Tunisian political crisis deepens

Tunisian political crisis deepens
Tunisian Interior Minister Taoufik Charfeddine gives a press conference on January 3, 2022 in Tunis to explain the causes of the arrest of ex-justice minister Noureddine Bhiri of the Islamist-inspired Ennahdha party. (AFP)
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Updated 04 January 2022

Tunisian political crisis deepens

Tunisian political crisis deepens
  • Noureddine Bhiri, ex-justice minister, who was arrested on Friday, suspected of ‘terrorism’

TUNIS: Detained Tunisian ex-justice minister Noureddine Bhiri of the Islamist-inspired Ennahda party, who is refusing food or medication after his transfer to hospital, is suspected of “terrorism,” the interior minister said Monday.

Bhiri, deputy president of Ennahda — viewed by President Kais Saied as an enemy — was arrested by plainclothes officers on Friday and his whereabouts were initially unknown.

Ennahda had played a central role in Tunisian politics until a power grab by President Kais Saied last year. Tunisia was the only democracy to emerge from the Arab Spring revolts of a decade ago, but civil society groups and Saied’s opponents have expressed fear of a slide back to authoritarianism a decade after the revolution that toppled longtime dictator Zine El Abidine Ben Ali.

“There were fears of acts of terrorism targeting the country’s security and we had to act,” Interior Minister Taoufik Charfeddine said late Monday of the arrest.

A member of a delegation that visited Bhiri in hospital said on Monday that he was refusing food or medication.

On Sunday activists and a former Ennahda legislator said Bhiri was in a critical condition and facing death.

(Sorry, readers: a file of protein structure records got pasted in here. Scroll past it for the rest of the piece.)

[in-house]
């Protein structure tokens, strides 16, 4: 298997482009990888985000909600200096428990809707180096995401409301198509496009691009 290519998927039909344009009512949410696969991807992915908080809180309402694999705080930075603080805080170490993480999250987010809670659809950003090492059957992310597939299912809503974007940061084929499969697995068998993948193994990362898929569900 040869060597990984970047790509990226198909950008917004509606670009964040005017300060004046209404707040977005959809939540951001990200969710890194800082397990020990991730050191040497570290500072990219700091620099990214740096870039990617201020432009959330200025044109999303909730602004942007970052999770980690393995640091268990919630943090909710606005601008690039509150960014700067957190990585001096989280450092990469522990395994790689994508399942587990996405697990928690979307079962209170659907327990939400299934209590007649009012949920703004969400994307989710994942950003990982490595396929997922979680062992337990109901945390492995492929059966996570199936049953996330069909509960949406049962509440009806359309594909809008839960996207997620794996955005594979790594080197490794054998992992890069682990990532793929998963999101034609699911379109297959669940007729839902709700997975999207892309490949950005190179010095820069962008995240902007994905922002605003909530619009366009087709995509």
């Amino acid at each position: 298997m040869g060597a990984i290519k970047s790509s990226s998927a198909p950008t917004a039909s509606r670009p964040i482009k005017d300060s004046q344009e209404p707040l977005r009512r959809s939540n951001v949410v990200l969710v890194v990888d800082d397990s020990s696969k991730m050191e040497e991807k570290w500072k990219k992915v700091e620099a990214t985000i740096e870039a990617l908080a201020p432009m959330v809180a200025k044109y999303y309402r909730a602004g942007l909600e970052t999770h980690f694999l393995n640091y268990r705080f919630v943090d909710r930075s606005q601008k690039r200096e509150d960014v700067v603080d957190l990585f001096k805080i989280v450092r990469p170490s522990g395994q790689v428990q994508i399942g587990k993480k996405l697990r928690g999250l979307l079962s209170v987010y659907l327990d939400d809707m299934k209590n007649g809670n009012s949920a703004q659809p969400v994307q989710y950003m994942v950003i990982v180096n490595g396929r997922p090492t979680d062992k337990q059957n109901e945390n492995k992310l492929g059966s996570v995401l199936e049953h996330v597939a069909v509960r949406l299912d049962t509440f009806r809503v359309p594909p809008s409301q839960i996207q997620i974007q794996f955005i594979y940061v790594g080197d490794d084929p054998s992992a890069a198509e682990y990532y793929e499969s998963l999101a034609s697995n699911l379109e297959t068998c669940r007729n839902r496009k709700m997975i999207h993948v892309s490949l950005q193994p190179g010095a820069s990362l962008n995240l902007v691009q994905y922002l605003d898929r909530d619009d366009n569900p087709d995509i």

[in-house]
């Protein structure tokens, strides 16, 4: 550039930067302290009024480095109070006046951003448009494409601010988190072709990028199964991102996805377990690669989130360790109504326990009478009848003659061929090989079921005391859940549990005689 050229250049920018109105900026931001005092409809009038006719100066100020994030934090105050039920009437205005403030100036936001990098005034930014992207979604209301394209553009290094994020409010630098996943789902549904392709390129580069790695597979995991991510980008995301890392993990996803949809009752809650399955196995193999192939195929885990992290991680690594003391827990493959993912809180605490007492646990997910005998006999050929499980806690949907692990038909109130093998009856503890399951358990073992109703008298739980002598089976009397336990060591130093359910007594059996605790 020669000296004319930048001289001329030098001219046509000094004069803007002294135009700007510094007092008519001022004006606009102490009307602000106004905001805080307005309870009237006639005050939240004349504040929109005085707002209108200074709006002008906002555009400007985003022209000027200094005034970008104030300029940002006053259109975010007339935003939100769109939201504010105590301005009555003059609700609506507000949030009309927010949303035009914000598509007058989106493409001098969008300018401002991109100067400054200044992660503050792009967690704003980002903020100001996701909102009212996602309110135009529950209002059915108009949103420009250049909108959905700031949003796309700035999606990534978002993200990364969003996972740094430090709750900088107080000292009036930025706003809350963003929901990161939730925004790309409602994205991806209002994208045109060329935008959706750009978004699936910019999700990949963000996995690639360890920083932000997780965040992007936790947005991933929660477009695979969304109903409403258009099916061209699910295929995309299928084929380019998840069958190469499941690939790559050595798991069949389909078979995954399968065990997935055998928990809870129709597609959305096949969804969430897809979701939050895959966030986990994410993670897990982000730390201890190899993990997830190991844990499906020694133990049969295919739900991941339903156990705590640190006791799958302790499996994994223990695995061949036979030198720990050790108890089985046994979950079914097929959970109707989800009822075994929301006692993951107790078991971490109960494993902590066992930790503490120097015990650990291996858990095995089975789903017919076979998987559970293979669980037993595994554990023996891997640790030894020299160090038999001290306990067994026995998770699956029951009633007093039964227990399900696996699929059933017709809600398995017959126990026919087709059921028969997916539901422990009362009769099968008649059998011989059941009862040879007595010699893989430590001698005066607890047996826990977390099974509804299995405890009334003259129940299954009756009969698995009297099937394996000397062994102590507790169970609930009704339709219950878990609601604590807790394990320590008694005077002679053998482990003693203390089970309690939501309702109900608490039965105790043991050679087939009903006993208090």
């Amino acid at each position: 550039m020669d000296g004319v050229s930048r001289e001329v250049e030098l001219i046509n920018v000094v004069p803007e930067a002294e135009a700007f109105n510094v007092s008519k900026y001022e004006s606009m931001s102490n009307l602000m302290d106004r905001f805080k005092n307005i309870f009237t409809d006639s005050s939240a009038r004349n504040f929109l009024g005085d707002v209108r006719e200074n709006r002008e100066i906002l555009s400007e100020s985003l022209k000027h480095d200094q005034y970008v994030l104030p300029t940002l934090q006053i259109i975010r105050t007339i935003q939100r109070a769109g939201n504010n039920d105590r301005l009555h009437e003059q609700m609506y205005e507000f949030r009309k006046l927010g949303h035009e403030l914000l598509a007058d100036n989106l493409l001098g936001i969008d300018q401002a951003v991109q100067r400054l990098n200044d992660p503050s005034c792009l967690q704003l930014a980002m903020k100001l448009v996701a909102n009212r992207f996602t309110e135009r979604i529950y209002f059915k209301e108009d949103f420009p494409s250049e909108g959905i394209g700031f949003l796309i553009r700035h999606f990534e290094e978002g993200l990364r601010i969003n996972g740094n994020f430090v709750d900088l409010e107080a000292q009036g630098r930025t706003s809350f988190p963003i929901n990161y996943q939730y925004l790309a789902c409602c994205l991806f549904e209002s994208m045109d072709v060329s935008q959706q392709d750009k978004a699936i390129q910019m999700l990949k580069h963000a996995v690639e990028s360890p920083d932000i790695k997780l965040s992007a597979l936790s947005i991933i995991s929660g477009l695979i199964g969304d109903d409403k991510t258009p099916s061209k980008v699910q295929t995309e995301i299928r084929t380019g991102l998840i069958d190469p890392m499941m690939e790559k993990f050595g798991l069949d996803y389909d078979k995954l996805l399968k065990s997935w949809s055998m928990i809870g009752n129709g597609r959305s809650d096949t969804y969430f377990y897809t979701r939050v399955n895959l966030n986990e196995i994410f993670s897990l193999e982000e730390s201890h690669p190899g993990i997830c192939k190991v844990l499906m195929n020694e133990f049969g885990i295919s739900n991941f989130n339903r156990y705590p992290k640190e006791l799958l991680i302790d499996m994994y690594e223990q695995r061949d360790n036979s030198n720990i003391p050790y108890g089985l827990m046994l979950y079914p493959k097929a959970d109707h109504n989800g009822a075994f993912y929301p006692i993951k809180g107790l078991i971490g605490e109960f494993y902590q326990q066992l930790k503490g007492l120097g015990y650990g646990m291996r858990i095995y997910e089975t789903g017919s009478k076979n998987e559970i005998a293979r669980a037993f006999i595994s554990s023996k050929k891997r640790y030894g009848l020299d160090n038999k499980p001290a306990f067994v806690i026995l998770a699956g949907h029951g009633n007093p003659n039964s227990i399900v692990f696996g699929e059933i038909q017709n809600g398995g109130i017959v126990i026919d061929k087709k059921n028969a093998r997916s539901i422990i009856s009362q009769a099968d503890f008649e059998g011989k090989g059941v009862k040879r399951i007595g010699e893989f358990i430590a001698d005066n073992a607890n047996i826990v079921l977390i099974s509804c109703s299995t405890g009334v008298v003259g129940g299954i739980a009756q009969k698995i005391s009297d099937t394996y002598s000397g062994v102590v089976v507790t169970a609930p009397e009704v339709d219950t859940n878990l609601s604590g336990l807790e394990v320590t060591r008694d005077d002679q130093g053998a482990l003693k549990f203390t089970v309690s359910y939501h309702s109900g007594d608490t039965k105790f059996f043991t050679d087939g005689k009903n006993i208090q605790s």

But the source told AFP that Bhiri, 63, is “not in critical condition for the time being.”

The source, asking not to be named, said that a joint team from Tunisia’s independent anti-torture group INPT and the United Nations rights commission visited Bhiri at hospital in the northern town of Bizerte on Sunday. He is “lively and lucid,” and being kept under close observation in a private room of the hospital’s cardiology ward.

Since Friday, however, Bhiri has “refused to take any food or medication, prompting his transfer to hospital” two days later, the source said.

Samir Dilou, a lawyer and ex-Ennahda MP, condemned Bhiri’s arrest as “political” and an abuse of the justice system. He told a Tunis news conference that he is lodging a “kidnapping” charge against Saied and Interior Minister Charfeddine.

The interior minister said late Monday that evidence had been sent to the Justice Ministry regarding Bhiri’s activities, but that the prosecution “delayed” action on the matter.

This, Charfeddine said, prompted him to “quickly apply ... judicial control” over Bhiri, in a context where he was suspected of “falsifying” identity papers, including for a Syrian woman.

The minister said he had “personally verified” that the detainee was being “treated well.”

Bhiri’s wife, Saida Akremi, also a lawyer, told reporters he had suffered “a heart attack,” and that she was being denied access to him because she refused to sign documents as demanded by security services.

Mondher Ounissi, a doctor and member of Ennahdha’s executive bureau, said on Sunday that Bhiri suffers from several chronic illnesses, including diabetes and hypertension.

He has been “deprived of his medication” and “his life is threatened,” Ounissi said, adding that Bhiri usually takes 16 pills a day.

The Interior Ministry on Friday said that two individuals had been ordered under house arrest, without identifying them.

It said the move was a “preventive measure dictated by the need to preserve national security.”

The anti-torture group INPT has identified the second person detained as Fathi Baldi, a former interior ministry official.

The president “bears full responsibility for the life of Mr. Bhiri,” the anti-Saied group “Citizens against the coup” said Sunday on Twitter.